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The History of Wheelie Bins

Historians are divided over the origins of he wheelie bin. What we do know is that fossilised fragments of a wooden wheelie bin were discovered preserved in the volcanic ruins of the city of Pompeii. However prehistoric cave paintings discovered high in the Himalayas seem to show primitive wheeled refuse transit containers being used to contain left over mammoth bones.

These "bins with wheels" were far removed from the modern plastic "wheelie bin". In fact it is very unlikely that either of these products would have been called wheelie bins as they were not used in English speaking countries.

The modern plastic wheelie bin was invented by the Slough based company Frank Rotherham Mouldings on March 12th 1968. It was initially used only for the movement of refuse from one area to another inside the factory. However the novel design was spotted by a sharp eyed Health and Safety Inspector. He saw the potential to reduce the back injuries suffered by refuse collection operatives when lifting the heavy metal wheel-less design of bin which was common in Britain at the time.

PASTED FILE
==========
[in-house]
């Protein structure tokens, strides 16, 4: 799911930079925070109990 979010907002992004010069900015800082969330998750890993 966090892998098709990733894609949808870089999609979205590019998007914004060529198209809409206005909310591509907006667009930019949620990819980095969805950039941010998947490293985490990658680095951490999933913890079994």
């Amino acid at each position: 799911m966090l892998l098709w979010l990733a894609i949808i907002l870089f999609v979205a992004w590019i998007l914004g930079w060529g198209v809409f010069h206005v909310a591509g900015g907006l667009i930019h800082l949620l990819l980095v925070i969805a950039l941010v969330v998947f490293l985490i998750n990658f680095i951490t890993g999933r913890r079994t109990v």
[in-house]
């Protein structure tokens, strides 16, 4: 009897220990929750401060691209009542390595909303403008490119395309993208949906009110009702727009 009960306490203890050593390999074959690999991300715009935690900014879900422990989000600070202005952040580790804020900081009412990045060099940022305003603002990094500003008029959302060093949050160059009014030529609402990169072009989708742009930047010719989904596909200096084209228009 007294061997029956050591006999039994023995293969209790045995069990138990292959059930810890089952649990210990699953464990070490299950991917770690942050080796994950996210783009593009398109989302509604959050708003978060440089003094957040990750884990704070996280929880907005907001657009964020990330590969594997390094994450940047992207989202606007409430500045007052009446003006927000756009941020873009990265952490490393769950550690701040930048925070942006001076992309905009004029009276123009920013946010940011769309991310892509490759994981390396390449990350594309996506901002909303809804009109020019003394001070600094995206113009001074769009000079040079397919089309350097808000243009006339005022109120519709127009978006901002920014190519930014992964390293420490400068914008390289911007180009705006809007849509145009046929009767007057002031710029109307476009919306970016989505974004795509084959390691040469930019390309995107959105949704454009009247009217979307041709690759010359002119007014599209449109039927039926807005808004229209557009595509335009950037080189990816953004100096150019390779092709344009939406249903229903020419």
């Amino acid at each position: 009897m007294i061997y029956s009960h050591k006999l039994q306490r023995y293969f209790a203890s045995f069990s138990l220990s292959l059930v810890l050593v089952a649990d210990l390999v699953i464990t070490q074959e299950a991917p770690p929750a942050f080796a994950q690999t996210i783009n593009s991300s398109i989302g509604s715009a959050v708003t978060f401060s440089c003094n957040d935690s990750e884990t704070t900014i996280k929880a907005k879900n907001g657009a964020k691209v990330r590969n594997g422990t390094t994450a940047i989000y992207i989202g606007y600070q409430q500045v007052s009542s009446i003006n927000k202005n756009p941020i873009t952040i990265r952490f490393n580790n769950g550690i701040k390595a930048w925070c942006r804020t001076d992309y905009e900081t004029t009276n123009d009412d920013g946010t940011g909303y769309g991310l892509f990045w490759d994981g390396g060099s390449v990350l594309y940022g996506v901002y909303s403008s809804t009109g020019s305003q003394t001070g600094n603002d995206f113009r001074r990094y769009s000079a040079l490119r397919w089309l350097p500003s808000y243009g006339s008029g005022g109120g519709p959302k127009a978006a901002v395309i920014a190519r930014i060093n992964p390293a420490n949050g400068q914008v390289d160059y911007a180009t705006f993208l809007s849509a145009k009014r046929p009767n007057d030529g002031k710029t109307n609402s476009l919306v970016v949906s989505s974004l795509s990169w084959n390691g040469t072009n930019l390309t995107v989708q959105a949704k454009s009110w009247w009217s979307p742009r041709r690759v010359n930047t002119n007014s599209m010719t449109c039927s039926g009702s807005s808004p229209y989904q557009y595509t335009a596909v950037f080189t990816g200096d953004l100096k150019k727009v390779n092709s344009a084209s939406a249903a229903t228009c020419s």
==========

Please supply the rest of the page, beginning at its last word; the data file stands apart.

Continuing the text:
However it wasn't until the late eighties that the reign of the wheelie bin truly began with the introduction of refuse collection lorries which automatic mechanisms to pick up and empty the bins. The rest as they say is history! Although actually the rest of the story is the present and that was the history part.

An unexpected outcome of the introduction of the wheelie bin has been the decline in availability of the traditional donkey jacket with it's reinforced upper back protection designed for supporting a non-wheeled bin when carried. The resulting increase in price of donkey jackets had the unfortunate knock on effect of sending many coal merchants out of business.


Black wheelie bin

Black wheelie bin

Black wheelie bin

Black wheelie bin


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